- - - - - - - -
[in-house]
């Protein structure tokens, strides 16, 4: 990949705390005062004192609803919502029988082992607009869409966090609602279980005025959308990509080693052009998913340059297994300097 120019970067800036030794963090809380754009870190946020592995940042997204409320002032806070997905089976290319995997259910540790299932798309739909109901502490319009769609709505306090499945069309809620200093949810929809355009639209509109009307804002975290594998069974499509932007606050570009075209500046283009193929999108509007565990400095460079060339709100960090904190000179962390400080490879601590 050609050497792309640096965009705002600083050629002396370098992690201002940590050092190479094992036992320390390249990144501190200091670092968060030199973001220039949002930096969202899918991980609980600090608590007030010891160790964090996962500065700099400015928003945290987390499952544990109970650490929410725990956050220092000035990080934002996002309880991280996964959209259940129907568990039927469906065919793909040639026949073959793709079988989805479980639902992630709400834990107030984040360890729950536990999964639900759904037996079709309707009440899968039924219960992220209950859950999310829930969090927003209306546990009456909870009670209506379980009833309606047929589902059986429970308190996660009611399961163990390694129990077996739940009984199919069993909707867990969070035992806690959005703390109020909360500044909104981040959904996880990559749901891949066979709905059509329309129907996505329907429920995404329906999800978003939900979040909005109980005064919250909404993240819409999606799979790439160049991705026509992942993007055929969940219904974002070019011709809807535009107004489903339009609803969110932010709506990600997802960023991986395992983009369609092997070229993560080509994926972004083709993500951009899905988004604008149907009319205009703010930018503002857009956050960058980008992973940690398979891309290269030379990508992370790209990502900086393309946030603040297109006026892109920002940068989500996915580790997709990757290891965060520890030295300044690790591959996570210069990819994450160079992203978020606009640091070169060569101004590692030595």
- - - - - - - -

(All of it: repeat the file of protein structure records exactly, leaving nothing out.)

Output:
[in-house]
């Protein structure tokens, strides 16, 4: 990949705390005062004192609803919502029988082992607009869409966090609602279980005025959308990509080693052009998913340059297994300097 120019970067800036030794963090809380754009870190946020592995940042997204409320002032806070997905089976290319995997259910540790299932798309739909109901502490319009769609709505306090499945069309809620200093949810929809355009639209509109009307804002975290594998069974499509932007606050570009075209500046283009193929999108509007565990400095460079060339709100960090904190000179962390400080490879601590 050609050497792309640096965009705002600083050629002396370098992690201002940590050092190479094992036992320390390249990144501190200091670092968060030199973001220039949002930096969202899918991980609980600090608590007030010891160790964090996962500065700099400015928003945290987390499952544990109970650490929410725990956050220092000035990080934002996002309880991280996964959209259940129907568990039927469906065919793909040639026949073959793709079988989805479980639902992630709400834990107030984040360890729950536990999964639900759904037996079709309707009440899968039924219960992220209950859950999310829930969090927003209306546990009456909870009670209506379980009833309606047929589902059986429970308190996660009611399961163990390694129990077996739940009984199919069993909707867990969070035992806690959005703390109020909360500044909104981040959904996880990559749901891949066979709905059509329309129907996505329907429920995404329906999800978003939900979040909005109980005064919250909404993240819409999606799979790439160049991705026509992942993007055929969940219904974002070019011709809807535009107004489903339009609803969110932010709506990600997802960023991986395992983009369609092997070229993560080509994926972004083709993500951009899905988004604008149907009319205009703010930018503002857009956050960058980008992973940690398979891309290269030379990508992370790209990502900086393309946030603040297109006026892109920002940068989500996915580790997709990757290891965060520890030295300044690790591959996570210069990819994450160079992203978020606009640091070169060569101004590692030595």